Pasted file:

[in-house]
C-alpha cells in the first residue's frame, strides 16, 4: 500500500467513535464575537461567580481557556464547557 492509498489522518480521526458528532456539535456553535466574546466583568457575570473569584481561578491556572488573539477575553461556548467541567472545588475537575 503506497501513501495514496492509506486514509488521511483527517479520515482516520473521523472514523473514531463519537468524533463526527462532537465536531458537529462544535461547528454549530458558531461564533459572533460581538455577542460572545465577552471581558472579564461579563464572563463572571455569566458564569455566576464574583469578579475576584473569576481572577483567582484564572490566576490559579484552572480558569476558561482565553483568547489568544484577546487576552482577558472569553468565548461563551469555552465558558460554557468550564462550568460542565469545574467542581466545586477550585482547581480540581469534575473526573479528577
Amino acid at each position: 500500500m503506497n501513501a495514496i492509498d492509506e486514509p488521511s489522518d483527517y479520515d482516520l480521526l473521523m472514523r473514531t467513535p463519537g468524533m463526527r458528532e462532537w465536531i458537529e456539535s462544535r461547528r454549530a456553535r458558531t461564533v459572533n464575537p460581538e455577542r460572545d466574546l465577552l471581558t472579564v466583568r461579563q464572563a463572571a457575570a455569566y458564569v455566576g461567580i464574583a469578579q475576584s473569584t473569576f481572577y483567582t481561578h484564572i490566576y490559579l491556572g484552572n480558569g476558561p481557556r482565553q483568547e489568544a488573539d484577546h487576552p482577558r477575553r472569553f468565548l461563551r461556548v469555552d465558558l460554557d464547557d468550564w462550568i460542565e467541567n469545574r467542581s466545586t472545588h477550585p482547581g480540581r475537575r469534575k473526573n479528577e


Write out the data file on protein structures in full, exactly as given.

[in-house]
C-alpha cells in the first residue's frame, strides 16, 4: 500500500467513535464575537461567580481557556464547557 492509498489522518480521526458528532456539535456553535466574546466583568457575570473569584481561578491556572488573539477575553461556548467541567472545588475537575 503506497501513501495514496492509506486514509488521511483527517479520515482516520473521523472514523473514531463519537468524533463526527462532537465536531458537529462544535461547528454549530458558531461564533459572533460581538455577542460572545465577552471581558472579564461579563464572563463572571455569566458564569455566576464574583469578579475576584473569576481572577483567582484564572490566576490559579484552572480558569476558561482565553483568547489568544484577546487576552482577558472569553468565548461563551469555552465558558460554557468550564462550568460542565469545574467542581466545586477550585482547581480540581469534575473526573479528577
Amino acid at each position: 500500500m503506497n501513501a495514496i492509498d492509506e486514509p488521511s489522518d483527517y479520515d482516520l480521526l473521523m472514523r473514531t467513535p463519537g468524533m463526527r458528532e462532537w465536531i458537529e456539535s462544535r461547528r454549530a456553535r458558531t461564533v459572533n464575537p460581538e455577542r460572545d466574546l465577552l471581558t472579564v466583568r461579563q464572563a463572571a457575570a455569566y458564569v455566576g461567580i464574583a469578579q475576584s473569584t473569576f481572577y483567582t481561578h484564572i490566576y490559579l491556572g484552572n480558569g476558561p481557556r482565553q483568547e489568544a488573539d484577546h487576552p482577558r477575553r472569553f468565548l461563551r461556548v469555552d465558558l460554557d464547557d468550564w462550568i460542565e467541567n469545574r467542581s466545586t472545588h477550585p482547581g480540581r475537575r469534575k473526573n479528577e